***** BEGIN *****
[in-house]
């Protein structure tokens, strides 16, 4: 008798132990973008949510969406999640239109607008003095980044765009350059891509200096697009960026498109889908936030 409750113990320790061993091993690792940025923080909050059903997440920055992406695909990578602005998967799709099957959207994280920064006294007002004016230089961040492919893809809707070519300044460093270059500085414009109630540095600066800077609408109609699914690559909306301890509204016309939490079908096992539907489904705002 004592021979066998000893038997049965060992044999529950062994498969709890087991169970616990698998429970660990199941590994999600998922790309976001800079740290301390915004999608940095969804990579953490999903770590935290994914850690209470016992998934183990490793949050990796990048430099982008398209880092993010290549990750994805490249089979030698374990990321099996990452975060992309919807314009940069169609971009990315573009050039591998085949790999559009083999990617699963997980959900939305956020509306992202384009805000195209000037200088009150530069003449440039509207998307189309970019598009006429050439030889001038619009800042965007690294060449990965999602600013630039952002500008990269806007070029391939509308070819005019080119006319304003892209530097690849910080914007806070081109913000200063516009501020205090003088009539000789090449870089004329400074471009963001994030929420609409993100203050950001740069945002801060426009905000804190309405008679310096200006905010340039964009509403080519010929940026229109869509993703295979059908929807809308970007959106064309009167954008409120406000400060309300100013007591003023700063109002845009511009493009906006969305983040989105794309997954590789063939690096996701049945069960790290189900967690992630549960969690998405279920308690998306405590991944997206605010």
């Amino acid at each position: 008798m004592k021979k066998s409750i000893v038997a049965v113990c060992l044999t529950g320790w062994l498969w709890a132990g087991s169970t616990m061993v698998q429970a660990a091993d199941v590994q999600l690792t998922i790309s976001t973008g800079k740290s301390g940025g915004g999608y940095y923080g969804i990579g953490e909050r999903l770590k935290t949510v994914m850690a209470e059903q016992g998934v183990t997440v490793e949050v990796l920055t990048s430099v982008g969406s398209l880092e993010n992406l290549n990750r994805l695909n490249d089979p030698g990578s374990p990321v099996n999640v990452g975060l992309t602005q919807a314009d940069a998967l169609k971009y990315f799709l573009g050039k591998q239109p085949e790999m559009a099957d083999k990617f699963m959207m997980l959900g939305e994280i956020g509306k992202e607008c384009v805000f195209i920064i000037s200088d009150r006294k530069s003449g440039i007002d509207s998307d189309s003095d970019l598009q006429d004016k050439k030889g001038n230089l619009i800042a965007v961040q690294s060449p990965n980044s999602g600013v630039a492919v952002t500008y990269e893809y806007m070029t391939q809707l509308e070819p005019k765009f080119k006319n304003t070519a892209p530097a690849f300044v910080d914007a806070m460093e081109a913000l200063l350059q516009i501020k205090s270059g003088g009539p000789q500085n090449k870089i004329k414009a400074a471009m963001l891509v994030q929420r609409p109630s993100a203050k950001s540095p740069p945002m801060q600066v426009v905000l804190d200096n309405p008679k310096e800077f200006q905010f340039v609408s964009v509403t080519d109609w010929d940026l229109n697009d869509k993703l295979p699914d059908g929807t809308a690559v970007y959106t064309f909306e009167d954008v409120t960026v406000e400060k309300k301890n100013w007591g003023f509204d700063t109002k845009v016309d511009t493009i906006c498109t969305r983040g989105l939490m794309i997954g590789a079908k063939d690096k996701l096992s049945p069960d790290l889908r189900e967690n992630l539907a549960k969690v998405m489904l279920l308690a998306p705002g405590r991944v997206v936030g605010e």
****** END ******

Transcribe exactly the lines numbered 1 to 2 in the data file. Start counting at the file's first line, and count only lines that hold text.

[in-house]
């Protein structure tokens, strides 16, 4: 008798132990973008949510969406999640239109607008003095980044765009350059891509200096697009960026498109889908936030 409750113990320790061993091993690792940025923080909050059903997440920055992406695909990578602005998967799709099957959207994280920064006294007002004016230089961040492919893809809707070519300044460093270059500085414009109630540095600066800077609408109609699914690559909306301890509204016309939490079908096992539907489904705002 004592021979066998000893038997049965060992044999529950062994498969709890087991169970616990698998429970660990199941590994999600998922790309976001800079740290301390915004999608940095969804990579953490999903770590935290994914850690209470016992998934183990490793949050990796990048430099982008398209880092993010290549990750994805490249089979030698374990990321099996990452975060992309919807314009940069169609971009990315573009050039591998085949790999559009083999990617699963997980959900939305956020509306992202384009805000195209000037200088009150530069003449440039509207998307189309970019598009006429050439030889001038619009800042965007690294060449990965999602600013630039952002500008990269806007070029391939509308070819005019080119006319304003892209530097690849910080914007806070081109913000200063516009501020205090003088009539000789090449870089004329400074471009963001994030929420609409993100203050950001740069945002801060426009905000804190309405008679310096200006905010340039964009509403080519010929940026229109869509993703295979059908929807809308970007959106064309009167954008409120406000400060309300100013007591003023700063109002845009511009493009906006969305983040989105794309997954590789063939690096996701049945069960790290189900967690992630549960969690998405279920308690998306405590991944997206605010």